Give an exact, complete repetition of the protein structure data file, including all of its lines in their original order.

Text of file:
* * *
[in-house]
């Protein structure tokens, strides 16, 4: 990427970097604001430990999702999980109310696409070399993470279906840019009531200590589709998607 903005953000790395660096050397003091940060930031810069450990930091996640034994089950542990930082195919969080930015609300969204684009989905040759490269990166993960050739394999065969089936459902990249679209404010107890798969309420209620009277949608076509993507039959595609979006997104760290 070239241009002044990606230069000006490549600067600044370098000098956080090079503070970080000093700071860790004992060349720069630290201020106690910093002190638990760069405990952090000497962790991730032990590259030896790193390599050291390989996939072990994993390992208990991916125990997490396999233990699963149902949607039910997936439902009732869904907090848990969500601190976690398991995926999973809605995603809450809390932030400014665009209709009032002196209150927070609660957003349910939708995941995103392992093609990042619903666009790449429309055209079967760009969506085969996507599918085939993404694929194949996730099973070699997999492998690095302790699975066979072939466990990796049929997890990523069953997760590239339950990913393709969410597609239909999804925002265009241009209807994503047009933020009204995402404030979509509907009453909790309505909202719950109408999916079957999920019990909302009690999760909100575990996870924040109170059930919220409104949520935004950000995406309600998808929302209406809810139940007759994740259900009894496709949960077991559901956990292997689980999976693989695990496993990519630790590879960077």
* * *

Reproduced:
[in-house]
């Protein structure tokens, strides 16, 4: 990427970097604001430990999702999980109310696409070399993470279906840019009531200590589709998607 903005953000790395660096050397003091940060930031810069450990930091996640034994089950542990930082195919969080930015609300969204684009989905040759490269990166993960050739394999065969089936459902990249679209404010107890798969309420209620009277949608076509993507039959595609979006997104760290 070239241009002044990606230069000006490549600067600044370098000098956080090079503070970080000093700071860790004992060349720069630290201020106690910093002190638990760069405990952090000497962790991730032990590259030896790193390599050291390989996939072990994993390992208990991916125990997490396999233990699963149902949607039910997936439902009732869904907090848990969500601190976690398991995926999973809605995603809450809390932030400014665009209709009032002196209150927070609660957003349910939708995941995103392992093609990042619903666009790449429309055209079967760009969506085969996507599918085939993404694929194949996730099973070699997999492998690095302790699975066979072939466990990796049929997890990523069953997760590239339950990913393709969410597609239909999804925002265009241009209807994503047009933020009204995402404030979509509907009453909790309505909202719950109408999916079957999920019990909302009690999760909100575990996870924040109170059930919220409104949520935004950000995406309600998808929302209406809810139940007759994740259900009894496709949960077991559901956990292997689980999976693989695990496993990519630790590879960077």